219. Any infraction of this Constitution creates a personal responsibility. In order to render effective this responsibility, the Congress shall issue the laws and decrees which it believes conducive to this object; and besides, every year at their first session, shall take into consideration the infractions which the permanent deputation and the Council of Government may present, and shall do what may be necessary thereon.

220. The public functionaries of the State, of whatever class they may be, shall, at the time of entering upon their offices, take the oath to observe, sustain, and defend, the Constitutional Act, the general Constitution, and that of the State, and to discharge faithfully and completely the duties of their office.

221. Propositions for the reformation, alteration, or abrogation of one or more of the Articles of this Constitution must be made in writing, and be supported and signed by two-thirds of the deputies. 222. The Congress, in whose time any of these proposi

be made, shall not act otherwise thereon in the second year of their session than by reading and publishing them, with the grounds upon which they are supported.

223. The following Congress will either admit or reject the discussion of these propositions, and being admitted, they shall be published anew by the press, and shall be circulated by the Governor, in order that they may be read in the next electoral assemblies before they shall make the appointment of deputies to Congress.

224. In the following Congress they shall discuss the proposed alterations, reforms, or abrogations, and if they are approved of, they shall be immediately published with the Constitutional Articles.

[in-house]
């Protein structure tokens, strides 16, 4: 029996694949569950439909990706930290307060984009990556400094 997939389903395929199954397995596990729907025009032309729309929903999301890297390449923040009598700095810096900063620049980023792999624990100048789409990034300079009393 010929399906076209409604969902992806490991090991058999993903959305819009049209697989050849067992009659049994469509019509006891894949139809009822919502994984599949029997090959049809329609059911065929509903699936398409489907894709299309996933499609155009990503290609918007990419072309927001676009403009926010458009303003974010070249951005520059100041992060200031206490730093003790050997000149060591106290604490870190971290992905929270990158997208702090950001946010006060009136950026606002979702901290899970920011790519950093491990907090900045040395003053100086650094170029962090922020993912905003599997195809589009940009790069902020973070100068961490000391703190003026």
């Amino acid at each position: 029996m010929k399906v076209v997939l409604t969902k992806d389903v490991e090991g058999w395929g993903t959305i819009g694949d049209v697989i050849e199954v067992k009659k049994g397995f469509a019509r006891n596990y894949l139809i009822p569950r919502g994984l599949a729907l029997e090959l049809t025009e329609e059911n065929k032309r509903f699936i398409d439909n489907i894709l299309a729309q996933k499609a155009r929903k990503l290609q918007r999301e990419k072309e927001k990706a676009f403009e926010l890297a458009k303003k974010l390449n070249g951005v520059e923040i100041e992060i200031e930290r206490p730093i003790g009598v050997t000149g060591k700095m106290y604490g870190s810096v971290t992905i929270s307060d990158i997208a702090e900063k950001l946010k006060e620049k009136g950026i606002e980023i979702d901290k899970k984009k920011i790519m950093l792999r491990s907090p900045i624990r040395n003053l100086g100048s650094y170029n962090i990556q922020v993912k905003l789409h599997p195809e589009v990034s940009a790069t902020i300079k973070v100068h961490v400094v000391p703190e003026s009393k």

225. In making the reforms, alterations, or abrogations indicated, besides the rules prescribed in the anterior articles,

tions may

there shall be observed all those formalities provided for the passing or repealing of the Laws, with the exception of the right conceded to the Governor of making observations, which cannot take place in these cases.

GIVEN IN SALTILLO, 11th March, 1827. Santiago del Valle, President; Juan Vicent Campos, Vice President; Rafael Ramos Valdez, José Maria Viesca, Francisco Antonio Guttierez, José Joaquim de Arce Rosalez, Mariano Varela, José Maria Valdez y Guajardo, José Cayetano Ramos, Deputy and Secretary ; Dionisio Elisondo, Deputy and Secretary.

Therefore, I command, That it be printed, published, circulated, and complied with. Given in Saltillo, Ilth of March, 1827.

JOSE IGNACIO ARISPE.

APPENDIX.-No, Ill.

COLONIZATION LAWS

OF THE

MEXICAN CONFEDERATION

AND THE

STATE OF COAHUILA AND TEXAS.

Protection by Government.

Art. 1. The Government of the Mexican Nation will protect the liberty, property, and civil rights of all foreigners who profess the Roman Catholic religion, the established religion of the empire. Law of the 4th of January, 1823.

Art. 1 & 2 of the Law of the 4th of August, 1824, same.

Art. 1 of the Colonization Law of Coahuila and Texas, 24th of March, 1825, same. By a law of Coahuila and Texas of 21st of May, 1834, protection is offered to the person and property of every settler, whatever may be his religion.

Art. 9 of the Law of Mexico, dated 6th of April, 1830, forbids foreigners entering from the Northern frontier without passports.

Art. Il of same Act prohibits citizens of foreign countries, lying adjacent to the Mexican Territory, from settling as colonists in the states or territories adjoining such countries, and suspends contracts not executed, opposed to such article, &c. [The eleventh article of this law, which was directed against the Americans, was repealed in 1833.]

Art. 1 & 2 of instructions to Commissioner of 4th September, 1827, require certificates of their religious character, &c., from the local authority, without which they cannot be admitted ; and the Empresario must give his